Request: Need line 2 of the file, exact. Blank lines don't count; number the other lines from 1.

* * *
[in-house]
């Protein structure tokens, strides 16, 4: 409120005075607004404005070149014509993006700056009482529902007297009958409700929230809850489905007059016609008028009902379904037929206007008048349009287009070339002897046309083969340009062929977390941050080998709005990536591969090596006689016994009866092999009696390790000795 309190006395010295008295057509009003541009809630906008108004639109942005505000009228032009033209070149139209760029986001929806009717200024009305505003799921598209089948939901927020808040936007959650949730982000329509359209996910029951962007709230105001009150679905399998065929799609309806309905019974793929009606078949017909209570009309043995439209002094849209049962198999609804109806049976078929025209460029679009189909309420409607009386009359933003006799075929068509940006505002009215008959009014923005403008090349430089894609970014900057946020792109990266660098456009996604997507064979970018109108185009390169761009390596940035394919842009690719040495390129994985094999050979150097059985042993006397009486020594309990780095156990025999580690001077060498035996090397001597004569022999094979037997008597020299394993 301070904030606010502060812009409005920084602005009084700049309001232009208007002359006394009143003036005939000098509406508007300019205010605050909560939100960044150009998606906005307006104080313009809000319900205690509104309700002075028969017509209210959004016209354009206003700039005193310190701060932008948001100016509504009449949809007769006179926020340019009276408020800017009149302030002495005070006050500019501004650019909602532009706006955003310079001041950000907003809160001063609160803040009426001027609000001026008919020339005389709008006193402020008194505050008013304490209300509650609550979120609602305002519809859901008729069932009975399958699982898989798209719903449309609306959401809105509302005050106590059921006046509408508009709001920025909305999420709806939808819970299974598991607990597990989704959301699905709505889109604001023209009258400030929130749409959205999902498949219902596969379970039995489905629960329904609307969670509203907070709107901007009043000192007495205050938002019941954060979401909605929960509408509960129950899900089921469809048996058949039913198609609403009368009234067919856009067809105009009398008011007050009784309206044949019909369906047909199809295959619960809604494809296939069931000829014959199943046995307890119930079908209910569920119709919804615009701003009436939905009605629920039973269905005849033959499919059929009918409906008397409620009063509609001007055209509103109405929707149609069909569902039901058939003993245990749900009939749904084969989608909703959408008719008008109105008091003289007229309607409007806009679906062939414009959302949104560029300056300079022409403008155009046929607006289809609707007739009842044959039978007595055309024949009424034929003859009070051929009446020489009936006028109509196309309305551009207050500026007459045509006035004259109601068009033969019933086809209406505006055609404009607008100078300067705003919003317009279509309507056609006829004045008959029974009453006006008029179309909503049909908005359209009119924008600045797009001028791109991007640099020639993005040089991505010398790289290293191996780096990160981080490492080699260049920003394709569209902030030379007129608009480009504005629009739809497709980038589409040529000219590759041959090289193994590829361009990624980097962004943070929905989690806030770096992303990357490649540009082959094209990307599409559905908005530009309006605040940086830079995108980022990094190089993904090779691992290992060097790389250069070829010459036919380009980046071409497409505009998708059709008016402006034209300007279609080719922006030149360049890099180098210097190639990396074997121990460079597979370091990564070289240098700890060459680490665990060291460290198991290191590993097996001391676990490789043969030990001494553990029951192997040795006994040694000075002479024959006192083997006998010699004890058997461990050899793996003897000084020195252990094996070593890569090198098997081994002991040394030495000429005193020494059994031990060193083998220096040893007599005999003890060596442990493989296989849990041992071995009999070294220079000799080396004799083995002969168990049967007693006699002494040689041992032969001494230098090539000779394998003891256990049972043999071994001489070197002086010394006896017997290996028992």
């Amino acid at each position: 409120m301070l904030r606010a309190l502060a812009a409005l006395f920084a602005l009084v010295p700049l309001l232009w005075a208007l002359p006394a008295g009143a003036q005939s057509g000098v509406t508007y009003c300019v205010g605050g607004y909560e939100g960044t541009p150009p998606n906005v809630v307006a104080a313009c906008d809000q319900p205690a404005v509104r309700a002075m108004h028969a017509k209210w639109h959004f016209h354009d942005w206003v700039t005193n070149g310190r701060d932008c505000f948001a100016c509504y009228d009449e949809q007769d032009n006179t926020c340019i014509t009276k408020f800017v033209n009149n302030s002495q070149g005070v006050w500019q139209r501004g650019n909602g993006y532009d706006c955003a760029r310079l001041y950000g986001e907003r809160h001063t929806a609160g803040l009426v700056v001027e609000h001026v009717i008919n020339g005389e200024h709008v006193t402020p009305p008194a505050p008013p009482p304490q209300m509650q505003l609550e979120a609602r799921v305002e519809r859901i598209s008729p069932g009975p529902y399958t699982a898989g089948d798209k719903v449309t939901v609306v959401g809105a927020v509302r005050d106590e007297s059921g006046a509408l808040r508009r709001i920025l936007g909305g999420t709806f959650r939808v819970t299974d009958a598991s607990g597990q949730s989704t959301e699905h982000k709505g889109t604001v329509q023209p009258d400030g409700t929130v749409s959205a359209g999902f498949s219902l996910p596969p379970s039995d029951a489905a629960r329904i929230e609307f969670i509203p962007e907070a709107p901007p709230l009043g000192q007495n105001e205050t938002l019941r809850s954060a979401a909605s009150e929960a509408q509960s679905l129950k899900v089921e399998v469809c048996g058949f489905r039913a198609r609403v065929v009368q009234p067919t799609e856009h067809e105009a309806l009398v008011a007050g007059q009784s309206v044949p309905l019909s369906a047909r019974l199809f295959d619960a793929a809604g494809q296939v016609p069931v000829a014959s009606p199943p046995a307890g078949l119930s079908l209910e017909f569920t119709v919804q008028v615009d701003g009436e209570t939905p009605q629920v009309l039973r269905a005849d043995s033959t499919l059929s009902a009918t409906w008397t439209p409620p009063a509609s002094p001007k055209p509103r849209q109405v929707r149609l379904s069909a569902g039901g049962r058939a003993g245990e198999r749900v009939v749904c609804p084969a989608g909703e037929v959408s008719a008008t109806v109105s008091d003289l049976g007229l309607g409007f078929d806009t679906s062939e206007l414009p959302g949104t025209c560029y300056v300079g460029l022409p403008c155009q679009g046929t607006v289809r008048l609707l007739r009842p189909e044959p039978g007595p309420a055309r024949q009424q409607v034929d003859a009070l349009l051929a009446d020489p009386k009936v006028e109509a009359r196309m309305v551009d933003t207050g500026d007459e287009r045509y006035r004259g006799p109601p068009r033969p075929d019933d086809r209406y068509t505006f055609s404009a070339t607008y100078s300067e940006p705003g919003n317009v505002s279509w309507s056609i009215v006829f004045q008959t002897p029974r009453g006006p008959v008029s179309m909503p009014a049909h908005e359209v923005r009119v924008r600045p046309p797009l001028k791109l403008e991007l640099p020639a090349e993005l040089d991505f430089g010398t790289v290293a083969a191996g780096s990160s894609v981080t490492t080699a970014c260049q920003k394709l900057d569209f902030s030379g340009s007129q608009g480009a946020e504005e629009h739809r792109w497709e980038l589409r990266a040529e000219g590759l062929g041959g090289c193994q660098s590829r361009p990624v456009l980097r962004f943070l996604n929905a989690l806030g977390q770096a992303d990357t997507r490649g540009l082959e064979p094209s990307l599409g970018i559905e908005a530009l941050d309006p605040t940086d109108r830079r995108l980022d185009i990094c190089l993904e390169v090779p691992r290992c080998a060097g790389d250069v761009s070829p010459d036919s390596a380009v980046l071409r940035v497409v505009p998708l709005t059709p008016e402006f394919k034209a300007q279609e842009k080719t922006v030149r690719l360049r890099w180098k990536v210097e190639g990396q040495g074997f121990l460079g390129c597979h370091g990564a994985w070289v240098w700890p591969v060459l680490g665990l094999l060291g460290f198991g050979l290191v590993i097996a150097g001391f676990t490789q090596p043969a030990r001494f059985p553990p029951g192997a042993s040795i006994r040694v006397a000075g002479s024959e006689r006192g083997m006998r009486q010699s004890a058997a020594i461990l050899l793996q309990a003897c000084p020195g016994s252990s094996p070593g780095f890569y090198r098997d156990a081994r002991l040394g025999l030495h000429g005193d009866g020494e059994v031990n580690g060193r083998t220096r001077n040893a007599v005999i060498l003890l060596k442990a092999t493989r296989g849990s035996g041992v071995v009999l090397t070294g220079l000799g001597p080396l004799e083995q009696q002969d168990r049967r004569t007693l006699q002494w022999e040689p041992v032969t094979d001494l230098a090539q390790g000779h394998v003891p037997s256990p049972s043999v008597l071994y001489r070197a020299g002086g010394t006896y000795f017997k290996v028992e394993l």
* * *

């Protein structure tokens, strides 16, 4: 409120005075607004404005070149014509993006700056009482529902007297009958409700929230809850489905007059016609008028009902379904037929206007008048349009287009070339002897046309083969340009062929977390941050080998709005990536591969090596006689016994009866092999009696390790000795 309190006395010295008295057509009003541009809630906008108004639109942005505000009228032009033209070149139209760029986001929806009717200024009305505003799921598209089948939901927020808040936007959650949730982000329509359209996910029951962007709230105001009150679905399998065929799609309806309905019974793929009606078949017909209570009309043995439209002094849209049962198999609804109806049976078929025209460029679009189909309420409607009386009359933003006799075929068509940006505002009215008959009014923005403008090349430089894609970014900057946020792109990266660098456009996604997507064979970018109108185009390169761009390596940035394919842009690719040495390129994985094999050979150097059985042993006397009486020594309990780095156990025999580690001077060498035996090397001597004569022999094979037997008597020299394993 301070904030606010502060812009409005920084602005009084700049309001232009208007002359006394009143003036005939000098509406508007300019205010605050909560939100960044150009998606906005307006104080313009809000319900205690509104309700002075028969017509209210959004016209354009206003700039005193310190701060932008948001100016509504009449949809007769006179926020340019009276408020800017009149302030002495005070006050500019501004650019909602532009706006955003310079001041950000907003809160001063609160803040009426001027609000001026008919020339005389709008006193402020008194505050008013304490209300509650609550979120609602305002519809859901008729069932009975399958699982898989798209719903449309609306959401809105509302005050106590059921006046509408508009709001920025909305999420709806939808819970299974598991607990597990989704959301699905709505889109604001023209009258400030929130749409959205999902498949219902596969379970039995489905629960329904609307969670509203907070709107901007009043000192007495205050938002019941954060979401909605929960509408509960129950899900089921469809048996058949039913198609609403009368009234067919856009067809105009009398008011007050009784309206044949019909369906047909199809295959619960809604494809296939069931000829014959199943046995307890119930079908209910569920119709919804615009701003009436939905009605629920039973269905005849033959499919059929009918409906008397409620009063509609001007055209509103109405929707149609069909569902039901058939003993245990749900009939749904084969989608909703959408008719008008109105008091003289007229309607409007806009679906062939414009959302949104560029300056300079022409403008155009046929607006289809609707007739009842044959039978007595055309024949009424034929003859009070051929009446020489009936006028109509196309309305551009207050500026007459045509006035004259109601068009033969019933086809209406505006055609404009607008100078300067705003919003317009279509309507056609006829004045008959029974009453006006008029179309909503049909908005359209009119924008600045797009001028791109991007640099020639993005040089991505010398790289290293191996780096990160981080490492080699260049920003394709569209902030030379007129608009480009504005629009739809497709980038589409040529000219590759041959090289193994590829361009990624980097962004943070929905989690806030770096992303990357490649540009082959094209990307599409559905908005530009309006605040940086830079995108980022990094190089993904090779691992290992060097790389250069070829010459036919380009980046071409497409505009998708059709008016402006034209300007279609080719922006030149360049890099180098210097190639990396074997121990460079597979370091990564070289240098700890060459680490665990060291460290198991290191590993097996001391676990490789043969030990001494553990029951192997040795006994040694000075002479024959006192083997006998010699004890058997461990050899793996003897000084020195252990094996070593890569090198098997081994002991040394030495000429005193020494059994031990060193083998220096040893007599005999003890060596442990493989296989849990041992071995009999070294220079000799080396004799083995002969168990049967007693006699002494040689041992032969001494230098090539000779394998003891256990049972043999071994001489070197002086010394006896017997290996028992």